Occupational Safety and Health Administration OSHA

OSHA Tree Care Operations
Stakeholder Meeting
Washington, DC
July 13, 2016
Meeting Summary Report
August 15, 2016


Table of Contents

1 Background

This report summarizes key points made during an informal stakeholder meeting that the Occupational Safety and Health Administration (OSHA) held to gather information on best practices for preventing work-related injuries and fatalities in tree care operations. The meeting was held from 9:00 a.m. to 5:00 p.m. Eastern Standard Time on July 13, 2016, at the U.S. Department of Labor in Washington, DC. It was convened to help OSHA collect information on hazards in the tree care industry. OSHA will use the information collected, together with information in the record, to explore the possible development of a proposed standard to protect workers from hazards, fatalities, and injuries in tree care operations. The goal was to elicit viewpoints from employers, workers, and health and safety professionals concerning several main topic areas: fatalities and injuries, new technology and trends in the tree care industry, State-Plan State and national consensus standards, vehicles and mobile equipment, and information and training. Tree care operations, such as tree trimming and removal, expose workers to a number of dangerous hazards. These hazards include: falling from trees or aerial equipment, being struck by falling branches, flying objects and vehicular traffic, being cut by high-speed chain saws and chippers, contact with energized power lines, and others.

On December 8, 2008, OSHA issued an Advance Notice of Proposed Rulemaking (ANPR) seeking information on tree care operations (73 FR 54118 (9/18/2008), Docket No. OSHA-2008-0012). The Agency requested data, information, and comment on the hazards present in tree care operations as well as the measures to control those hazards and reduce the high rate of incidents, injuries, and fatalities. OSHA received 69 comments in response to the ANPR, now available at www.regulations.gov under docket OSHA-2008-0012.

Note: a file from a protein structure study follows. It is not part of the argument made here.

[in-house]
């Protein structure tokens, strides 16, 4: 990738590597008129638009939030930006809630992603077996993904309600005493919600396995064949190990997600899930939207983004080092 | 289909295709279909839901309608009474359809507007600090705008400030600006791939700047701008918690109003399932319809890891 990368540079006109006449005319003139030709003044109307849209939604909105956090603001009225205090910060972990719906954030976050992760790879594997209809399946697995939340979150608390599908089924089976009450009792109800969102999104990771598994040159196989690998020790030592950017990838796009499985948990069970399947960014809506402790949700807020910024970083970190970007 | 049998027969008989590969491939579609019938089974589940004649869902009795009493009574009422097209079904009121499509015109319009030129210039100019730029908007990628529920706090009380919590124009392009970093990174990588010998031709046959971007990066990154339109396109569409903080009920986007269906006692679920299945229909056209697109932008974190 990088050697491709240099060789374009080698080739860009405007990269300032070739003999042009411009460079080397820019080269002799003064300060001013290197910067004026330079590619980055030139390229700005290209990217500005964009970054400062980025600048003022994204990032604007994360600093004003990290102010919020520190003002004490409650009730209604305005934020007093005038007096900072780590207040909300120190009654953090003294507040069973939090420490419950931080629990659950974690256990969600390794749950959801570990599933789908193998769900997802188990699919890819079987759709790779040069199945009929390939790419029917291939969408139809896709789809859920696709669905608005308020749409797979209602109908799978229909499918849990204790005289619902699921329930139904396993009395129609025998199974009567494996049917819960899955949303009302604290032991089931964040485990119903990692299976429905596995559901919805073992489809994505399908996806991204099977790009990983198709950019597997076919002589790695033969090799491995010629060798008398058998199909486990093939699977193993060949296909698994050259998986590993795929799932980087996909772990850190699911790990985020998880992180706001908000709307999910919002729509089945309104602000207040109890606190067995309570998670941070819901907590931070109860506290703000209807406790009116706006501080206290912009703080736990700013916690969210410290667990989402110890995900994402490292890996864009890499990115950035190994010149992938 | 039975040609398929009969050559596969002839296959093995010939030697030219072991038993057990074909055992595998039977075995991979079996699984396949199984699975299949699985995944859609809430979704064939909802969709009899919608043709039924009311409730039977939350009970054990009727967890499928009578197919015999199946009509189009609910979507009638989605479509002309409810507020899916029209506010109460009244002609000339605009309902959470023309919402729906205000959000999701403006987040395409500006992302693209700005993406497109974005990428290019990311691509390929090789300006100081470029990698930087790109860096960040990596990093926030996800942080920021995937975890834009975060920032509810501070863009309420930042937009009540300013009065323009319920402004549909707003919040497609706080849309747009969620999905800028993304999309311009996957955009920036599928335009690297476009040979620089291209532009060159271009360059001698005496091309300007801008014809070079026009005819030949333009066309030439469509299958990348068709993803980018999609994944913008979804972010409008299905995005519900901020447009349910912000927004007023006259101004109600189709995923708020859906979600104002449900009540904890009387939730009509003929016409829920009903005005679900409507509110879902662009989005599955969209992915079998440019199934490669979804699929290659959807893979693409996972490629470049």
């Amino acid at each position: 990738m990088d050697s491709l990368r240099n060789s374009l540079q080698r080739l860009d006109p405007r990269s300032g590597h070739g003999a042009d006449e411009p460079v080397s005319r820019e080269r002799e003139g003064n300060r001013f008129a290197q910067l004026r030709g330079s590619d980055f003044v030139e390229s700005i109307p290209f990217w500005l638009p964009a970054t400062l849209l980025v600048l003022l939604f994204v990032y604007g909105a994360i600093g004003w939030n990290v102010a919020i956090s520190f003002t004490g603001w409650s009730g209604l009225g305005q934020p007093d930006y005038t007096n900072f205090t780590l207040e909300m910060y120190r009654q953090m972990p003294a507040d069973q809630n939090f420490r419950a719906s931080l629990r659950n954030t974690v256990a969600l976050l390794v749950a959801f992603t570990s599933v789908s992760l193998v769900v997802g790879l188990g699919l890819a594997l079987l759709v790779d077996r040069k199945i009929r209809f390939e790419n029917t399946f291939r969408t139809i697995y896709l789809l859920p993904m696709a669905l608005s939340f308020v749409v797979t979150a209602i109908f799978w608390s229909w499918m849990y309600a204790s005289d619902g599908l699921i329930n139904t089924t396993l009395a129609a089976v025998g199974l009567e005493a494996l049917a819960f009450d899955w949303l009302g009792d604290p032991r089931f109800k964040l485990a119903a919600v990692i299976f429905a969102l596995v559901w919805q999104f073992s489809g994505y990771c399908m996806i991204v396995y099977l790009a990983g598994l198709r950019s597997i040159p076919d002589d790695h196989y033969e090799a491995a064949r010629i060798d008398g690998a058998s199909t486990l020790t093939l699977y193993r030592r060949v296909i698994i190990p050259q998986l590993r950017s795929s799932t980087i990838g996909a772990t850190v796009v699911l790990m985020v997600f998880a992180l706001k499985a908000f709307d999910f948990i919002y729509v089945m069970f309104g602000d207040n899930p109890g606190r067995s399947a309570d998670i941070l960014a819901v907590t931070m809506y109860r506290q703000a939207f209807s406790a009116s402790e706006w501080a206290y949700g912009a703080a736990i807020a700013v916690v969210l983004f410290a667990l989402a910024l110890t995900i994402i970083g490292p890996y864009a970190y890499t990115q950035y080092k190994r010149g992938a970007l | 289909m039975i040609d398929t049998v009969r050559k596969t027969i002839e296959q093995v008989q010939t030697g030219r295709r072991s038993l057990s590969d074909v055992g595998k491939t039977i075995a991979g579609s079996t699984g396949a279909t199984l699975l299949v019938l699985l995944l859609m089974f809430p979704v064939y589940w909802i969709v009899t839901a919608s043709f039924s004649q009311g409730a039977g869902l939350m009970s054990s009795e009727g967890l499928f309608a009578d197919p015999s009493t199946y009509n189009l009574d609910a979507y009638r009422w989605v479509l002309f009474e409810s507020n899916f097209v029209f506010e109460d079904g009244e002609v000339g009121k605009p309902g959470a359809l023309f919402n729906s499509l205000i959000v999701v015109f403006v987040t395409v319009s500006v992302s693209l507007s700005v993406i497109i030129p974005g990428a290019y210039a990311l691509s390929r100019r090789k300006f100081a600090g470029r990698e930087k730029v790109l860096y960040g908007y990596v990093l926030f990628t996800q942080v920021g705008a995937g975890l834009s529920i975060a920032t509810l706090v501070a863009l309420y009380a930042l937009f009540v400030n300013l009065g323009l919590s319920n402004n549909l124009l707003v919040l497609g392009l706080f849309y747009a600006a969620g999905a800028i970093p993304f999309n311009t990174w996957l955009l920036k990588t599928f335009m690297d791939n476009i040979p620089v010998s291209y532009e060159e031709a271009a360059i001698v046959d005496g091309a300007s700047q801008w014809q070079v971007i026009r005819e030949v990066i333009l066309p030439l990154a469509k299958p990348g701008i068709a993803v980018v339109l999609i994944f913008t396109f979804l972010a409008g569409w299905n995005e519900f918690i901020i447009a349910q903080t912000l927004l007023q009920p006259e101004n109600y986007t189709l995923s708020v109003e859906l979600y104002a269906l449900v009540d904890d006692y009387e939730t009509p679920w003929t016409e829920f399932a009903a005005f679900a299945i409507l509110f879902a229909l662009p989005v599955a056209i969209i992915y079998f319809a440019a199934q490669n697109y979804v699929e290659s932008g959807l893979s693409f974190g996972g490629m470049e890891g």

On June 13, 2016, OSHA published a notice about the stakeholder meeting in the Federal Register (81 FR 38117), explaining that interested parties should register in advance. Eighteen stakeholders (identified in Appendix A) participated in this meeting, and they were all given the opportunity to provide verbal comments. Members of the general public were allowed to observe on a first-come, first-served basis as space permitted. The observers could make comments at designated times during the stakeholder meeting. Thirty-five people (also identified in Appendix A) pre-registered to attend the meeting as observers. Eastern Research Group, Inc. (ERG) provided logistical support for the stakeholder meeting, and a technical writer from ERG attended the meeting and prepared this summary report. This report captures the main discussion points that stakeholders raised during the meeting, but is not a verbatim transcript. Its content reflects stakeholders' remarks, not the opinions of ERG or OSHA.

2 Opening Remarks

Dr. David Michaels, the Assistant Secretary of Labor for OSHA, welcomed attendees to the meeting and introduced the OSHA staff at the meeting: Bill Perry, Director of OSHA's Directorate of Standards and Guidance (DSG), Amy Wangdahl, Director of DSG's Office of Maritime and Agriculture (OMA), Acie Zachary, safety specialist in OMA, Bob Bell, safety engineer in DSG's Office of Engineering Safety. Dr. Michaels also introduced Sarah Shortall, DOL Office of the Solicitor, and commended her persistent efforts during the past seven years to prioritize tree care operations safety. Dr. Michaels stated that he signs letters to the next of kin of workers who are killed on the job, and that there are over 70 deaths a year in the tree care industry. These workers are employed by small and large companies, some are state or municipal employees, and some are temporary workers. Many of these workers were not provided protection or training.

Amy Wangdahl then described DSG's role and responsibilities in developing most of OSHA's standards, with the exception of construction and a couple of other small areas. She emphasized the very high evidentiary burden DSG must meet when developing standards, and why it is important to base standards on the best information possible. Ms. Wangdahl commented that OSHA is very early in this process concerning tree care operations. She also noted that the topics addressed during the stakeholder meeting will be a consolidated version of the questions originally distributed, because the previous set of questions would take too much time to adequately cover.